Consumer Reports finds that your risk of a cesarean section can be more than nine times higher depending on the hospital you choose.
The most common major surgery performed in the U.S isn’t to remove an appendix or replace a knee. It’s to deliver babies by cesarean section, or C-section.
Roughly one out of every three babies born in this country—or about 1.3 million children each year—are delivered this way, instead of vaginally. Yet the vast majority of women prefer to deliver vaginally, according to a January 2017 study in the journal Birth.
(click link above to read the entire post on huffingtonpost.com)
Giving birth has nothing to do with pushing. It has nothing to do with contractions. It has nothing to do with pain.
Giving birth has everything to do with giving.
In this final sacrosanct act of pregnancy, all is set aside as the mother does whatever it takes to give her baby life. In every birth it requires different sacrifices. But the beauty of it, every time, is that the mother was willing to do it.
(click link above to see some amazing photos of ALL types of labors and births…)
Oh, my heart…
No matter how a baby’s birth unfolds ― whether it’s a first-time mom having a C-section, or a third-time mother fighting through a labor that lasts two full days ― childbirth is hard and it is messy.
But in between all the, well, laboring are moments of love. Love between partners, love between families and doctors, doulas and midwives, an)d that very special love when parents and babies lock eyes for the very first time.
Here, talented birth photographers share photos they’ve captured that celebrate those moments of pure joy and connection in childbirth.
Fourteen years I have been practicing OB/GYN. I live in Frisco, Texas one of the fastest growing cities in the United States I really enjoy living and working here. It is a great place for my family and for the first time my office is attached to the one hospital I practice in. This is the third and final place I will practice medicine. I trained with some of the most respected academic OB/GYN’s in the country. These physicians contribute to the books on Obstetrics, create the practice guidelines for the American Congress of Obstetricians and Gynecologists (ACOG), and taught me to practice medicine based on scientific evidence.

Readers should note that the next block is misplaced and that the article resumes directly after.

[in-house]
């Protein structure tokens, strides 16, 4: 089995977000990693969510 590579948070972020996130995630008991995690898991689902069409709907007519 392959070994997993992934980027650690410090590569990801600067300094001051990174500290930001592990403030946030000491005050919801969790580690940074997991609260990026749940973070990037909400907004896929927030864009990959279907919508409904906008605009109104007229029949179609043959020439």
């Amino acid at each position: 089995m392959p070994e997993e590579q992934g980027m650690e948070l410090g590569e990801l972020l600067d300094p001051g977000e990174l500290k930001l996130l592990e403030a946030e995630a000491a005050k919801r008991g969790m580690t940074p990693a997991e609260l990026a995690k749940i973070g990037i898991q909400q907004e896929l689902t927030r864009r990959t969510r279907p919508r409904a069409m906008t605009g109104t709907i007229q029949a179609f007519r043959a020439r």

I follow a few simple rules; do no harm, give your patients options, and provide information so they can make informed decisions. So, last night I was sitting in my office looking at the fourth Cesarean Section (C/S) operative report of the day for yet another patient who wants to have a vaginal delivery following a previous C/S. I am frustrated and feel like I am fighting a losing battle.
(click above link to read a great article by an OB-GYN)
-CLICK LINK ABOVE TO VIEW MAP and see current statistics-
This map shows rates and rankings for U.S. states, with the states in five groups of ten (plus D.C.). The lowest rates of Cesarean are in the lightest color, to the highest rates in the darkest. California currently has a 33.2% c-section rate, 20th WORST in the US! Utah has a 22.6% rate, the LOWEST in the nation.
“Evidence now shows that labor actually progresses slower than we thought in the past, so many women might just need a little more time to labor and deliver vaginally instead of moving to a cesarean delivery,” said Aaron B. Caughey, MD, a member of The College’s Committee on Obstetric Practice who helped develop the new recommendations. “Most women who have had a cesarean with their first baby end up having repeat cesarean deliveries for subsequent babies, and this is what we’re trying to avoid. By preventing the first cesarean delivery, we should be able to reduce the nation’s overall cesarean delivery rate.”
The medical term for big baby is macrosomia, which literally means “big body.” Some experts consider a baby to be big when it weighs more than 4,000 grams (8 pounds 13 ounces) at birth, and others say a baby is big if it weighs more than 4,500 grams (9 pounds, 15 ounces). A baby is also called “large for gestational age” if its weight is greater than the 90th percentile at birth. (CLICK link above to read article)